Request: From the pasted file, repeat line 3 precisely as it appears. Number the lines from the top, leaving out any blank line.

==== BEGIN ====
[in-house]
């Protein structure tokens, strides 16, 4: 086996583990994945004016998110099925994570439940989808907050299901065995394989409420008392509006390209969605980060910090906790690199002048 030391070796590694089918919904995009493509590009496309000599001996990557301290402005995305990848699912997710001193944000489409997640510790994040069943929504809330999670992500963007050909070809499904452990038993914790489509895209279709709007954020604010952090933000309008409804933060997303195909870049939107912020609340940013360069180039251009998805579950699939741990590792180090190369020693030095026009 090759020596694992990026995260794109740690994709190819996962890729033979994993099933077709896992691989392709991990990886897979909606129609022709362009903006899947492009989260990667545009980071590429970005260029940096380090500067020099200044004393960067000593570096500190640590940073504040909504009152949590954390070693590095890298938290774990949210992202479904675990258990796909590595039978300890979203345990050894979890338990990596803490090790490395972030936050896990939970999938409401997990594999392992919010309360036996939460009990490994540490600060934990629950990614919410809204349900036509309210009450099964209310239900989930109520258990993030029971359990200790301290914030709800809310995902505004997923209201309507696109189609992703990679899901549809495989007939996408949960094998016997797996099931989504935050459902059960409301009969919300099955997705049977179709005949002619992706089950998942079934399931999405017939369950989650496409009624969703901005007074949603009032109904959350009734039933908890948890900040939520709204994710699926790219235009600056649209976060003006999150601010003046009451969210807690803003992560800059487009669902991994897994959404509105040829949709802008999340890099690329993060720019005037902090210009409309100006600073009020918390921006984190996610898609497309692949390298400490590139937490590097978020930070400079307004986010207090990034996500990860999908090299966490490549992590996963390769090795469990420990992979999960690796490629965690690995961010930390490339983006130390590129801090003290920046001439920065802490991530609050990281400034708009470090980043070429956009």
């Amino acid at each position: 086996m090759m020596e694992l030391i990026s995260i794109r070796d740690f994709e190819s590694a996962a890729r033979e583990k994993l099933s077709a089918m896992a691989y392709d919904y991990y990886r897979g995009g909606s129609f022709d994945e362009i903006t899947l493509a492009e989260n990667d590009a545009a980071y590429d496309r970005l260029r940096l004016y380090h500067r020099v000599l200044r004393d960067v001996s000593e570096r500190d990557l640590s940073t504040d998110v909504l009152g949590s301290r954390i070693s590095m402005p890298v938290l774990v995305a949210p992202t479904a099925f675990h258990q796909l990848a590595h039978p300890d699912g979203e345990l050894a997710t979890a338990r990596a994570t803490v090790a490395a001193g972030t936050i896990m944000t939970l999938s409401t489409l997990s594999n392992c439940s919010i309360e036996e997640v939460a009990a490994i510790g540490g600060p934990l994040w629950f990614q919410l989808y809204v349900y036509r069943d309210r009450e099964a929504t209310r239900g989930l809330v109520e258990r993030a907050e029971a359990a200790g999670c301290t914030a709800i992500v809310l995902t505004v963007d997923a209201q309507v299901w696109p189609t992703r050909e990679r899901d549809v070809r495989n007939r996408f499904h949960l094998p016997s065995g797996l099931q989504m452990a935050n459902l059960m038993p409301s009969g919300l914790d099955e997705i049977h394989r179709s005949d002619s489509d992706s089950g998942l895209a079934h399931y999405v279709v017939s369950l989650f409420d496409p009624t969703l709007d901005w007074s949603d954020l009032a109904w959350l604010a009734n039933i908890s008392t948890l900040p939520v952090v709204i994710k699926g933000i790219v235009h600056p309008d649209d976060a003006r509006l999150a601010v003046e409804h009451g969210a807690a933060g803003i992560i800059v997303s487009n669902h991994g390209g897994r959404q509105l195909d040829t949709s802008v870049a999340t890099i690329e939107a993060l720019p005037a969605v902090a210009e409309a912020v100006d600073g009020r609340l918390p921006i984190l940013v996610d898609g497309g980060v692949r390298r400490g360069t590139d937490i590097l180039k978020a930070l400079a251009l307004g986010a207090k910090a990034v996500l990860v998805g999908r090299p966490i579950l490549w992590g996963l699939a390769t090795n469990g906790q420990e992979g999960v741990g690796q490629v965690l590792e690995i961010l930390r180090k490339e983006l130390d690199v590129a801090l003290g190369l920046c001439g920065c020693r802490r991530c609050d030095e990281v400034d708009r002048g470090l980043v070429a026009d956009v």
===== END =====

């Amino acid at each position: 086996m090759m020596e694992l030391i990026s995260i794109r070796d740690f994709e190819s590694a996962a890729r033979e583990k994993l099933s077709a089918m896992a691989y392709d919904y991990y990886r897979g995009g909606s129609f022709d994945e362009i903006t899947l493509a492009e989260n990667d590009a545009a980071y590429d496309r970005l260029r940096l004016y380090h500067r020099v000599l200044r004393d960067v001996s000593e570096r500190d990557l640590s940073t504040d998110v909504l009152g949590s301290r954390i070693s590095m402005p890298v938290l774990v995305a949210p992202t479904a099925f675990h258990q796909l990848a590595h039978p300890d699912g979203e345990l050894a997710t979890a338990r990596a994570t803490v090790a490395a001193g972030t936050i896990m944000t939970l999938s409401t489409l997990s594999n392992c439940s919010i309360e036996e997640v939460a009990a490994i510790g540490g600060p934990l994040w629950f990614q919410l989808y809204v349900y036509r069943d309210r009450e099964a929504t209310r239900g989930l809330v109520e258990r993030a907050e029971a359990a200790g999670c301290t914030a709800i992500v809310l995902t505004v963007d997923a209201q309507v299901w696109p189609t992703r050909e990679r899901d549809v070809r495989n007939r996408f499904h949960l094998p016997s065995g797996l099931q989504m452990a935050n459902l059960m038993p409301s009969g919300l914790d099955e997705i049977h394989r179709s005949d002619s489509d992706s089950g998942l895209a079934h399931y999405v279709v017939s369950l989650f409420d496409p009624t969703l709007d901005w007074s949603d954020l009032a109904w959350l604010a009734n039933i908890s008392t948890l900040p939520v952090v709204i994710k699926g933000i790219v235009h600056p309008d649209d976060a003006r509006l999150a601010v003046e409804h009451g969210a807690a933060g803003i992560i800059v997303s487009n669902h991994g390209g897994r959404q509105l195909d040829t949709s802008v870049a999340t890099i690329e939107a993060l720019p005037a969605v902090a210009e409309a912020v100006d600073g009020r609340l918390p921006i984190l940013v996610d898609g497309g980060v692949r390298r400490g360069t590139d937490i590097l180039k978020a930070l400079a251009l307004g986010a207090k910090a990034v996500l990860v998805g999908r090299p966490i579950l490549w992590g996963l699939a390769t090795n469990g906790q420990e992979g999960v741990g690796q490629v965690l590792e690995i961010l930390r180090k490339e983006l130390d690199v590129a801090l003290g190369l920046c001439g920065c020693r802490r991530c609050d030095e990281v400034d708009r002048g470090l980043v070429a026009d956009v």